Love the One You’re With?

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We’ve all heard the line by Crosby, Stills, Nash & Young: “If you can’t be with the one you love, love the one you’re with.” It’s an easy notion to understand, but if you’ve ever tried to apply it, you know it’s not so easy to do. There’s another, totally opposite but equally popular adage: We can’t choose the ones we love. Most of us have heard, usually from a friend in a toxic relationship, a mixture of these sayings and others to describe why, exactly, the troubled partner is “the one”.

When we want to save a relationship, turning to a common phrase about love is a reassuring, albeit naive, move. Love is too complex to whittle down to one line from a song. So complex, in fact, that we can’t really wrap our minds around it. Some of us lose our minds over it. We turn to aphorisms because it’s a way to understand something that, in fact, is pretty unfathomable. Why do we love the people we’re with? Why don’t we love that nice girl from high school who baked for us, did our homework and had an overwhelming trust fund?

Since songs, poems and adages only offer a glimpse at the truth, let’s look at the science behind love. Here, we can understand when, why and how certain reactions trigger an emotional bond unlike any other. Let’s look at the factors that contribute to an internal love cocktail.

As it turns out, ally of us are predisposed toward a certain type of person. For example, we may subconsciously choose someone because they have what we consider to be good genes, or we may fall in love with someone who looks and smells like one of our parents. Sorry, but whether you realize it or not, you will most likely end up with someone just like your mother. Or some subconscious version of her. Cue the cringes.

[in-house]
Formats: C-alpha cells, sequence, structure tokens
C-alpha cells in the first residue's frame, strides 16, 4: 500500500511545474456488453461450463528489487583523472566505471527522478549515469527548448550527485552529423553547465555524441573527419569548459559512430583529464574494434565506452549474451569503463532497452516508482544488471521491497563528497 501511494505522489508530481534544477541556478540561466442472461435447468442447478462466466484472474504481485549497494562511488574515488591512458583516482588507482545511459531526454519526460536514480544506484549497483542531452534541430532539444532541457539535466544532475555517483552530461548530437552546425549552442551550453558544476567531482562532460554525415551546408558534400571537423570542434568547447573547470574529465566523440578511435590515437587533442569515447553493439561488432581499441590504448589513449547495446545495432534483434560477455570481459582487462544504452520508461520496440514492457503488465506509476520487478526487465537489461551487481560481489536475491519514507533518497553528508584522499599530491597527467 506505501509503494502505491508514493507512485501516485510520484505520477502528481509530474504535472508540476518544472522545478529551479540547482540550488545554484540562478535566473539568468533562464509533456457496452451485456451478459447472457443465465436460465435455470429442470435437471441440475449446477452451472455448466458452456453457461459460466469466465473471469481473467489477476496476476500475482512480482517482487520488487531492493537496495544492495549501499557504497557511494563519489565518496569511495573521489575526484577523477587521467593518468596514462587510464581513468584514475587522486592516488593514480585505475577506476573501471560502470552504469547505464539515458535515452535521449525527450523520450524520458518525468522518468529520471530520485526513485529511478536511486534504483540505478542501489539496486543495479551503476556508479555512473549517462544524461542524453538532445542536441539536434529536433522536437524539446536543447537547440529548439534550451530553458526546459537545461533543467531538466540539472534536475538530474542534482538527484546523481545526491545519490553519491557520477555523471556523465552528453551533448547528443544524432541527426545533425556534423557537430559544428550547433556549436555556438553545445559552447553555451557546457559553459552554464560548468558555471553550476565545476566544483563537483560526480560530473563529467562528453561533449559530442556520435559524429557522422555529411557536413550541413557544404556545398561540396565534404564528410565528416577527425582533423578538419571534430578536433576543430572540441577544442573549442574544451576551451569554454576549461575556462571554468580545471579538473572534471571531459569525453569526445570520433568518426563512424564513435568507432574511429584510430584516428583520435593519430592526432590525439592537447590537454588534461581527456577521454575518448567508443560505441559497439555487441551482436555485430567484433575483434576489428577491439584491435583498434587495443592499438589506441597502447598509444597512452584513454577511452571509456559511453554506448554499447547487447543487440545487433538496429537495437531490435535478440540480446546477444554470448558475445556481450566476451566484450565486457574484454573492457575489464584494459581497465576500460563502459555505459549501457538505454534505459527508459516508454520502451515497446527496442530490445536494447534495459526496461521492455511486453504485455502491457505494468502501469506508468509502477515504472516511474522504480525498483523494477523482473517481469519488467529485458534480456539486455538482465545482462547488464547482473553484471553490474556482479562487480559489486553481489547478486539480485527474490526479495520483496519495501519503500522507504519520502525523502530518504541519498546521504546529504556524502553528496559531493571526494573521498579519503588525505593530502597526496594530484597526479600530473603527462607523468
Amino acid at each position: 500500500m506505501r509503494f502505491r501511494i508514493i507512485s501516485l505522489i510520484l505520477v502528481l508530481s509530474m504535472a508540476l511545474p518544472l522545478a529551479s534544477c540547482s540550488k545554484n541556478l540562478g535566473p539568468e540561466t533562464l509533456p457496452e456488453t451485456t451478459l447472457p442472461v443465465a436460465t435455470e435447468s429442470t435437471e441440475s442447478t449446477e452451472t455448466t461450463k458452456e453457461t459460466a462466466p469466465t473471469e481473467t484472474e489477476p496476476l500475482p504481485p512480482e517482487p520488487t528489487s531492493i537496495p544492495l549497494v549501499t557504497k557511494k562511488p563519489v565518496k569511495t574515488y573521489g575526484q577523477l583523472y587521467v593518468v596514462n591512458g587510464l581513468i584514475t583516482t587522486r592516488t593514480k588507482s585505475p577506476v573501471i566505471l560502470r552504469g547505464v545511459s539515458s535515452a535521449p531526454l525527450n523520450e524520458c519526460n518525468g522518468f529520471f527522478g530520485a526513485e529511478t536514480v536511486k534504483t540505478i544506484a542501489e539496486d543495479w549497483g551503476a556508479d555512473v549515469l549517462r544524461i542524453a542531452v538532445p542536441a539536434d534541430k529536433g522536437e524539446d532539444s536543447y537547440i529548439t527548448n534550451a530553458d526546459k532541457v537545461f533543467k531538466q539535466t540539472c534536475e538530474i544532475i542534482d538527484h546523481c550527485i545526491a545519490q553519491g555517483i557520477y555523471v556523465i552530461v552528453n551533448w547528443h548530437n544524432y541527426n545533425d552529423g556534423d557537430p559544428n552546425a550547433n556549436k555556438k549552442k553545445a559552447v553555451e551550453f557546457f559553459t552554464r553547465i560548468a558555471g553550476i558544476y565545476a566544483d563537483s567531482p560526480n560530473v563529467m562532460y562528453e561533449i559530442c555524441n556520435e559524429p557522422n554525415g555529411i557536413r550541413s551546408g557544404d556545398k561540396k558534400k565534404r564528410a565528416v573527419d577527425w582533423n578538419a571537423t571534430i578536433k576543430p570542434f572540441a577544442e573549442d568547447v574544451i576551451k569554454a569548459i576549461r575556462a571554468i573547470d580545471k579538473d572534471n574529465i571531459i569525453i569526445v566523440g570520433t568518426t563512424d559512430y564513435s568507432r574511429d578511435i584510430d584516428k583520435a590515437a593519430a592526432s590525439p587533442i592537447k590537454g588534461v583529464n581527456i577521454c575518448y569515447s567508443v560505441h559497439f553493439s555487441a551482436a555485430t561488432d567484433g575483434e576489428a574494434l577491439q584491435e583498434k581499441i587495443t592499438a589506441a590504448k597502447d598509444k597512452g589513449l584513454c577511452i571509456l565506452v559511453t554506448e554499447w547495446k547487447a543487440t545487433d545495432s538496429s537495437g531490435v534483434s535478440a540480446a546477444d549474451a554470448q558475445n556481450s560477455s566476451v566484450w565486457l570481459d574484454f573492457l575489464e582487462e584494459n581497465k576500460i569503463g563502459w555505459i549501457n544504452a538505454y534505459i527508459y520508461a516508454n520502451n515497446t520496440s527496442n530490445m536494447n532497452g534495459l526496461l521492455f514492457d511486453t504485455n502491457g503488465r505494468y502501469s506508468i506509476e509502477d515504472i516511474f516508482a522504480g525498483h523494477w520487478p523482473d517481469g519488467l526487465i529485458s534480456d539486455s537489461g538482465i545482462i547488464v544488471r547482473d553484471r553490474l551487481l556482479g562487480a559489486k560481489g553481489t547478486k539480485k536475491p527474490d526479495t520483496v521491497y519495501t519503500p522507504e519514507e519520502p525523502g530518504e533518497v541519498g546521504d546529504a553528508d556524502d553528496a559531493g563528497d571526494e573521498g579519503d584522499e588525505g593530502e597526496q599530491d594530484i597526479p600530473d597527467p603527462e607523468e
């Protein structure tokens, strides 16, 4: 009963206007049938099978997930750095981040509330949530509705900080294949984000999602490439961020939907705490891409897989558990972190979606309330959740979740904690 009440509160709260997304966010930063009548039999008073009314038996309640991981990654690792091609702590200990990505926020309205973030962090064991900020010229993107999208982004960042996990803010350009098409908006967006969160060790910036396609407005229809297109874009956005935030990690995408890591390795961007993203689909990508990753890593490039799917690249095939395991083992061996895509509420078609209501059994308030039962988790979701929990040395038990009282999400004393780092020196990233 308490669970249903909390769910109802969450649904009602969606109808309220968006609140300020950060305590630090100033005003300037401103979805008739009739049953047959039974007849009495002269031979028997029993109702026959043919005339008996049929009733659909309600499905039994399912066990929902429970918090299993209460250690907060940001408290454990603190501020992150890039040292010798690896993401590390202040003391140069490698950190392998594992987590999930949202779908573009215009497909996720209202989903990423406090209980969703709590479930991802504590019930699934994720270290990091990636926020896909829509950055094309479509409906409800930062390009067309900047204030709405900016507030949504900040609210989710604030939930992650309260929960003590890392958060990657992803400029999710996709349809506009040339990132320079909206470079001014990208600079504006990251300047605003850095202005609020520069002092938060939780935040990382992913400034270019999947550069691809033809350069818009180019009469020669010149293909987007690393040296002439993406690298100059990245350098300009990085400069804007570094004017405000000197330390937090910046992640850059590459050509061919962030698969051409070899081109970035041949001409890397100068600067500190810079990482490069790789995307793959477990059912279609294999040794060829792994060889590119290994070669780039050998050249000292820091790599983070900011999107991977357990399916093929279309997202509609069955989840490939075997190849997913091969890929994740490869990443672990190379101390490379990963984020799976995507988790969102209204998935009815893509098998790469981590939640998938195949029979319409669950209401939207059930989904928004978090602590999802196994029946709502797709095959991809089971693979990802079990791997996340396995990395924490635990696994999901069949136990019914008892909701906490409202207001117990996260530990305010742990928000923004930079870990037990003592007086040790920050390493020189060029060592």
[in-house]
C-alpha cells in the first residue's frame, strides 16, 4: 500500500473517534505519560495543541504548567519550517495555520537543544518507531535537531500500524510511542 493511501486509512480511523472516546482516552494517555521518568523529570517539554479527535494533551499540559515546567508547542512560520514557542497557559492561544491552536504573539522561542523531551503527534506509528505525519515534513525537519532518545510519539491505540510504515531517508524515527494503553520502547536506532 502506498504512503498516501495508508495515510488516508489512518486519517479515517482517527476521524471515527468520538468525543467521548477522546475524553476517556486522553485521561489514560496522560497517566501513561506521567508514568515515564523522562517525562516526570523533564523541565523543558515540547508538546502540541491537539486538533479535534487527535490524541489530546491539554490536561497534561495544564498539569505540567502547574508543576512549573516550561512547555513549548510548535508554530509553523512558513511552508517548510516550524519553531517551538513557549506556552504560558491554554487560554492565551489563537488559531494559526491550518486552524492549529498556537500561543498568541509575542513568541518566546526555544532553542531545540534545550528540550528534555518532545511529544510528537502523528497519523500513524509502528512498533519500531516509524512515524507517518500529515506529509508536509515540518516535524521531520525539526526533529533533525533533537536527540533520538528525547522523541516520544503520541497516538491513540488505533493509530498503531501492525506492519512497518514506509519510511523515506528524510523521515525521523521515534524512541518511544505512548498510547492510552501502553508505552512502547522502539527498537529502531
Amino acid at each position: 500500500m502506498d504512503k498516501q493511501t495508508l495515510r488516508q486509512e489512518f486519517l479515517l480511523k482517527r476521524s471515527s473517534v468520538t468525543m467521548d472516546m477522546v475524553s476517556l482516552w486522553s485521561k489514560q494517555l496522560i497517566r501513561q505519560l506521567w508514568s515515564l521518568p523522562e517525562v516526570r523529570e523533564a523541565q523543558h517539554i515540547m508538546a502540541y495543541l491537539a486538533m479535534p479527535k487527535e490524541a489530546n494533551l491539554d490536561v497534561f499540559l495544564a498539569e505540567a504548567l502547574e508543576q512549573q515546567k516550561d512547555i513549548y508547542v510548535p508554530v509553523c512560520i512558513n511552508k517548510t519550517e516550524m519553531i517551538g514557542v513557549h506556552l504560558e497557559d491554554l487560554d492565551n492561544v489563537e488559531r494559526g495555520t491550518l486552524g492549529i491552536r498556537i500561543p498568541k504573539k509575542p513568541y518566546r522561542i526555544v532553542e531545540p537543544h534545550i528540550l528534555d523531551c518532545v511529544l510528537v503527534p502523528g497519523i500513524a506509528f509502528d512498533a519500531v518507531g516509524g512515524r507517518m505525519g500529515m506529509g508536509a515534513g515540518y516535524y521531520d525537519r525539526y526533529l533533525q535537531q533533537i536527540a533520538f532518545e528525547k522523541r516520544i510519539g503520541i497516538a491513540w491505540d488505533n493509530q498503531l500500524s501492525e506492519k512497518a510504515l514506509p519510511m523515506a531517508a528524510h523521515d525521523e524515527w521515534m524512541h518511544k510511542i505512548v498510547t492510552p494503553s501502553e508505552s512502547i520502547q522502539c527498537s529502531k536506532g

Well nurtured, long lasting love doesn’t take hold right away. First we fall in lust, or as some psychologists call it, the first stage of Passionate Love. Lust is a hormonal reaction to finding someone “attractive”. It can take a mere minute and a half to decide whether or not we’re attracted to someone, and we come to this conclusion largely through the other person’s body language and voice.  So, as it turns out, love at first sight does—kind of—exist. We find certain characteristics attractive based on our own subconscious perceptions of love. For example, do you perceive love as a game, as finding the ideal partner or as building a lasting friendship? In our purest of instincts, we’re driven toward people that, we think, will rear the strongest and smartest offspring. For that reason, most people favor an extroverted personality type, but that doesn’t mean that extroverted, “well-built” partners are more likely to last beyond the lust phase. 

In the first, lusty phase, estrogen and testosterone and the main culprits in attraction. Then, when we find someone with the right balance of genetic suitability and sensual familiarity, our bodies begin another hormonal dance designed to drive us into a lasting physical and emotional relationship.